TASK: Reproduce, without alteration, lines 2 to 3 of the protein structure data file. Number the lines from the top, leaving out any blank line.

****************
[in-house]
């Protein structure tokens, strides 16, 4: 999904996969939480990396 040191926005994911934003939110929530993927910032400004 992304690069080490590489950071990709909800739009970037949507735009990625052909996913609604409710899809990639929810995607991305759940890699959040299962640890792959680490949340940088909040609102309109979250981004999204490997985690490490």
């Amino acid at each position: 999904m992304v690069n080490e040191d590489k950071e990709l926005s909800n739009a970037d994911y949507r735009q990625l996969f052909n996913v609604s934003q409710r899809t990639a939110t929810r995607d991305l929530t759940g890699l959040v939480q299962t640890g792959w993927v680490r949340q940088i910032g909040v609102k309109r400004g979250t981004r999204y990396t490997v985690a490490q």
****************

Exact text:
């Protein structure tokens, strides 16, 4: 999904996969939480990396 040191926005994911934003939110929530993927910032400004 992304690069080490590489950071990709909800739009970037949507735009990625052909996913609604409710899809990639929810995607991305759940890699959040299962640890792959680490949340940088909040609102309109979250981004999204490997985690490490």
């Amino acid at each position: 999904m992304v690069n080490e040191d590489k950071e990709l926005s909800n739009a970037d994911y949507r735009q990625l996969f052909n996913v609604s934003q409710r899809t990639a939110t929810r995607d991305l929530t759940g890699l959040v939480q299962t640890g792959w993927v680490r949340q940088i910032g909040v609102k309109r400004g979250t981004r999204y990396t490997v985690a490490q």